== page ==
“By this point we should be well past those more immediate, visceral reactions, but I think a kind of fatigue and apathy has set in.”

    I think it’s more the Boy who Cried Wolf. We’ve been through all kinds of manufactured crises: he’s a Kenyan, he’s a Muslim, he’s a Socialist, he’s a Communist, he’s a White Supremacist, he tried to join Girl Scouts, he rips fetuses from women’s wombs and eats them in front of them……

    When a real, legitimate issue comes up, we ain’t listening to those people anymore.

    “A liar is not to be believed even when he tells the truth.”

    It really IS true: everything you need to know you learn in kindergarten…..

  13. edclectic

    edclectic said, about 1 year ago

    @Craig Linder

    Well said.

  14. edclectic

    edclectic said, about 1 year ago

    @jrmerm

    Isn’t it, though?

  15. ReasonsVentriloquist

    ReasonsVentriloquist said, about 1 year ago

    Godwin’s Law, Ted.
    .
    It’s effective, it’s affective and completely bullshiattical.
    .
    Just like the whizbings that try to equate 9/11 to Benghazi, this false equalization of collecting metadata to the megadeath reality of the Holocaust reduces the relative importance of the lessons learned.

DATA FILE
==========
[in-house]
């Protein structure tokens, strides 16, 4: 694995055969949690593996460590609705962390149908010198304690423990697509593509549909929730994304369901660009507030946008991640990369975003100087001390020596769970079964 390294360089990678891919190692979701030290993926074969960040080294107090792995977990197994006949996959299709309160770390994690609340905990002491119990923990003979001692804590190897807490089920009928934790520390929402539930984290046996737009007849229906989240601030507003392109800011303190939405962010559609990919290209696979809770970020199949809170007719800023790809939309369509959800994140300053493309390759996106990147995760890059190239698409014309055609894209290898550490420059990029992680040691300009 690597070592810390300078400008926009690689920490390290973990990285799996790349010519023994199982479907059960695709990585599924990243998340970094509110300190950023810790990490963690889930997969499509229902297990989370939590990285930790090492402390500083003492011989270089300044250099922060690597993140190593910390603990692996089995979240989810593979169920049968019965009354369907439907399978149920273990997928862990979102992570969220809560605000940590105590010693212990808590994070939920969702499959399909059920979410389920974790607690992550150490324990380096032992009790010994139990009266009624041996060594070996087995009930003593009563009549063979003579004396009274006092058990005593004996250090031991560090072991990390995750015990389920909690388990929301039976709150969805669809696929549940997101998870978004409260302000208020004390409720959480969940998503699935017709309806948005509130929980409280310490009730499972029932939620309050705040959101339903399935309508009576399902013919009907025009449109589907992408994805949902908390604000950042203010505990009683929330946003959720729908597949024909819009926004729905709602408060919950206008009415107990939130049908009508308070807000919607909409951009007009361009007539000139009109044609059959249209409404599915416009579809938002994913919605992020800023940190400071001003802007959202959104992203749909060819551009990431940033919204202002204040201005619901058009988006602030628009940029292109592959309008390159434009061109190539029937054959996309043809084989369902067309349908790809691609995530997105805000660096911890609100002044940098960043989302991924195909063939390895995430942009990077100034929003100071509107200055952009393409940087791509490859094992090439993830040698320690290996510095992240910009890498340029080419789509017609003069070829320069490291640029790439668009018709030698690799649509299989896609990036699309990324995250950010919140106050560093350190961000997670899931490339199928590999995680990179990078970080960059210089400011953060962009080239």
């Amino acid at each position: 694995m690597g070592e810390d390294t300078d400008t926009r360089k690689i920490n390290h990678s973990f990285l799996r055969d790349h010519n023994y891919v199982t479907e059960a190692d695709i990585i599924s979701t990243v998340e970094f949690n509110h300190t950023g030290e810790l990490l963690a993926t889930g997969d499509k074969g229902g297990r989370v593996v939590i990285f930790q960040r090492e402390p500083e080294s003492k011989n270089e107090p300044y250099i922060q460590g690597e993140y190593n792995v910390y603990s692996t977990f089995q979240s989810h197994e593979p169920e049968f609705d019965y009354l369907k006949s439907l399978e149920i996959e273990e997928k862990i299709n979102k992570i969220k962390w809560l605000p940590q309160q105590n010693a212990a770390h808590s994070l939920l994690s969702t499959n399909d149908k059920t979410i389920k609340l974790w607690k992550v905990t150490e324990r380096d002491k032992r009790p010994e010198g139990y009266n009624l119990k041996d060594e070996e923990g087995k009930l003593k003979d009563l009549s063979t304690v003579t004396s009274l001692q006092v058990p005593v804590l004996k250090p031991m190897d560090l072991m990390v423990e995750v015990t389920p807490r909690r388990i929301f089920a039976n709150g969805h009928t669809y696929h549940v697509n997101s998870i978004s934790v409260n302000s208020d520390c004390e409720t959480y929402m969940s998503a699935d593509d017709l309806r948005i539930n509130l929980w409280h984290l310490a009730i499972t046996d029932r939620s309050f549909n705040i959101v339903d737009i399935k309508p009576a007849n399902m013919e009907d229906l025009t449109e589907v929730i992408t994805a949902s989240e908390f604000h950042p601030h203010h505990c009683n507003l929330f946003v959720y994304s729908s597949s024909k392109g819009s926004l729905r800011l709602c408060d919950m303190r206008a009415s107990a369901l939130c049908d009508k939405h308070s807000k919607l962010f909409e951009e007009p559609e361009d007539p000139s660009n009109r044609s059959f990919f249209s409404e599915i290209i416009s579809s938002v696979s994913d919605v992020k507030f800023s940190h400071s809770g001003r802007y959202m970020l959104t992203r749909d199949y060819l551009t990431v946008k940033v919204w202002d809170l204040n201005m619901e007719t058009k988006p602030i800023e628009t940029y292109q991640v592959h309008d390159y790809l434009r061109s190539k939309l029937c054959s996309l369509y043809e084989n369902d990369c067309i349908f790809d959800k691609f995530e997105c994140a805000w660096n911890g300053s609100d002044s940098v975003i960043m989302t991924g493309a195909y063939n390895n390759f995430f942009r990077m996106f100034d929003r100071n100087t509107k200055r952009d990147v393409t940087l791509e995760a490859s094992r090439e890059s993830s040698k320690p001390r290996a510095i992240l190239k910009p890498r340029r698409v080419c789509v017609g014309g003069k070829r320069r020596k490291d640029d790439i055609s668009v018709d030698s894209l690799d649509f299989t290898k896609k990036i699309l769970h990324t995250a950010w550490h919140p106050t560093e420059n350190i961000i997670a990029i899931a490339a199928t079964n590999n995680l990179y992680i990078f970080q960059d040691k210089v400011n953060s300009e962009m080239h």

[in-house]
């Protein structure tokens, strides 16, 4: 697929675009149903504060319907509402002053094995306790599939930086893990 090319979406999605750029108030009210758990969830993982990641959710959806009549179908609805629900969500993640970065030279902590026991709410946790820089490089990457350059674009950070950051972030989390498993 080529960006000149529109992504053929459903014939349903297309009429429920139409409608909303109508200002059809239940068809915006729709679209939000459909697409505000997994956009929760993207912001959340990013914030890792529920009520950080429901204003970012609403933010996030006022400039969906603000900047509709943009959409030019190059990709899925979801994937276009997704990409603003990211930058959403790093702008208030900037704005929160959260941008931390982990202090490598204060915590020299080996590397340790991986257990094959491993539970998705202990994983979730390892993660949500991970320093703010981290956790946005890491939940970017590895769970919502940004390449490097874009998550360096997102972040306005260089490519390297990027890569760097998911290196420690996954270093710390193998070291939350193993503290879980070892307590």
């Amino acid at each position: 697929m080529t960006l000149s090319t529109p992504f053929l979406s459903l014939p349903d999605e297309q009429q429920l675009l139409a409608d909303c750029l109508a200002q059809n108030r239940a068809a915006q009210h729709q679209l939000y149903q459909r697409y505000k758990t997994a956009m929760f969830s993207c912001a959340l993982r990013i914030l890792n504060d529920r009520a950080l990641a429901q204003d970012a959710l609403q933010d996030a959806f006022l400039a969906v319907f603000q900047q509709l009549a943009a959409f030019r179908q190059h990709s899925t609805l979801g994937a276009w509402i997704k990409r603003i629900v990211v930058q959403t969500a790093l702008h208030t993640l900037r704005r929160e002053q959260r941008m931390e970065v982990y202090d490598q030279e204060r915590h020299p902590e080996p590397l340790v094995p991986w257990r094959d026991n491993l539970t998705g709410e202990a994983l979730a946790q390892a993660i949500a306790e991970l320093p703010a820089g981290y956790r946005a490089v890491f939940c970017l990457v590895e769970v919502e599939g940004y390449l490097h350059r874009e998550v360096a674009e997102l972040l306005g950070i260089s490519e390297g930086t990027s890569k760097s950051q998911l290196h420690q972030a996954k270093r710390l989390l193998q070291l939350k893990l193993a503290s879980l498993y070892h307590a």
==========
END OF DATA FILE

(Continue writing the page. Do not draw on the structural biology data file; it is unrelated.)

.
    Is it bad (what the NSA is doing)? Yes and no. NSA is more of an “Intelligence” agency whereas both the FBI and the CIA are more “police” agencies.The data is. It exists. It takes as much effort to ignore it as it does to gather it. Look at the effort required to deny global warming. It would be the same basic thing. The data is there. It ought to be collected and analysed such that there is a better understanding of what events are likely to come.
    .
    The NYT used to run those graphics about how often a given word showed up in the “Blogosphere” and the “Twitterverse” as predictors of the mood of the nation as regarded political discussion. (Haven’t seen one of those in a while) Why wouldn’t the government do the same? Why should we want our government to be willingly blind to the wants and needs of the people?
    .
    Used “for the forces of good” this is Democracy on steroids. If you want these tools to be used for the power of the people, then you have to work towards getting the candidates that represent the people elected in place of the people that represent the interests of “Big Business” .
    .
    Use your power, correctly.